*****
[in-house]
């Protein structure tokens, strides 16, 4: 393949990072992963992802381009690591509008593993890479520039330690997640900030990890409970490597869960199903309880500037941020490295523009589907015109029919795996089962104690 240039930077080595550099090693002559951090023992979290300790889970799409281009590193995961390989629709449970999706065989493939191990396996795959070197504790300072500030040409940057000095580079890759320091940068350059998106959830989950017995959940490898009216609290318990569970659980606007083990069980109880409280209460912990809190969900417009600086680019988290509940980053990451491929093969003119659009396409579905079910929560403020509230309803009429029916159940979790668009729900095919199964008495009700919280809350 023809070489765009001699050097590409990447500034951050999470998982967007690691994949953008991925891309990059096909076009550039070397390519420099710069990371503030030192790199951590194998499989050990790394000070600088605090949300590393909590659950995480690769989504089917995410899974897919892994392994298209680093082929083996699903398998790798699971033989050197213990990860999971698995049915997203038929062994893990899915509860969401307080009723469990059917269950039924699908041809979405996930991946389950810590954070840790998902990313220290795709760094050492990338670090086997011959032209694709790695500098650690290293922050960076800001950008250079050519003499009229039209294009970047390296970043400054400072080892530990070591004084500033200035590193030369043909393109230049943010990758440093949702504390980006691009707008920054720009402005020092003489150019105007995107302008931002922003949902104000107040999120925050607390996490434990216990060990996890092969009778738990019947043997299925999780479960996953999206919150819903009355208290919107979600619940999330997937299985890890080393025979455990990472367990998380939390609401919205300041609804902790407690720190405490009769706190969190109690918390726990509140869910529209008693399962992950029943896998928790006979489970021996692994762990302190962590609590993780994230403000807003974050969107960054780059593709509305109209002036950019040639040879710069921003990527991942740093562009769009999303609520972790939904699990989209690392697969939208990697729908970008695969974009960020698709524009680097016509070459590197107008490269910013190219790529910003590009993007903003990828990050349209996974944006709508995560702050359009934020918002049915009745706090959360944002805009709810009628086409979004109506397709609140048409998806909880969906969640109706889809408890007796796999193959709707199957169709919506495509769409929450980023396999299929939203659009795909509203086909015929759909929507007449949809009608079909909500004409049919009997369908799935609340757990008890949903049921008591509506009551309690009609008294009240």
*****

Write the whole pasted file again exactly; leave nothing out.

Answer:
[in-house]
């Protein structure tokens, strides 16, 4: 393949990072992963992802381009690591509008593993890479520039330690997640900030990890409970490597869960199903309880500037941020490295523009589907015109029919795996089962104690 240039930077080595550099090693002559951090023992979290300790889970799409281009590193995961390989629709449970999706065989493939191990396996795959070197504790300072500030040409940057000095580079890759320091940068350059998106959830989950017995959940490898009216609290318990569970659980606007083990069980109880409280209460912990809190969900417009600086680019988290509940980053990451491929093969003119659009396409579905079910929560403020509230309803009429029916159940979790668009729900095919199964008495009700919280809350 023809070489765009001699050097590409990447500034951050999470998982967007690691994949953008991925891309990059096909076009550039070397390519420099710069990371503030030192790199951590194998499989050990790394000070600088605090949300590393909590659950995480690769989504089917995410899974897919892994392994298209680093082929083996699903398998790798699971033989050197213990990860999971698995049915997203038929062994893990899915509860969401307080009723469990059917269950039924699908041809979405996930991946389950810590954070840790998902990313220290795709760094050492990338670090086997011959032209694709790695500098650690290293922050960076800001950008250079050519003499009229039209294009970047390296970043400054400072080892530990070591004084500033200035590193030369043909393109230049943010990758440093949702504390980006691009707008920054720009402005020092003489150019105007995107302008931002922003949902104000107040999120925050607390996490434990216990060990996890092969009778738990019947043997299925999780479960996953999206919150819903009355208290919107979600619940999330997937299985890890080393025979455990990472367990998380939390609401919205300041609804902790407690720190405490009769706190969190109690918390726990509140869910529209008693399962992950029943896998928790006979489970021996692994762990302190962590609590993780994230403000807003974050969107960054780059593709509305109209002036950019040639040879710069921003990527991942740093562009769009999303609520972790939904699990989209690392697969939208990697729908970008695969974009960020698709524009680097016509070459590197107008490269910013190219790529910003590009993007903003990828990050349209996974944006709508995560702050359009934020918002049915009745706090959360944002805009709810009628086409979004109506397709609140048409998806909880969906969640109706889809408890007796796999193959709707199957169709919506495509769409929450980023396999299929939203659009795909509203086909015929759909929507007449949809009608079909909500004409049919009997369908799935609340757990008890949903049921008591509506009551309690009609008294009240």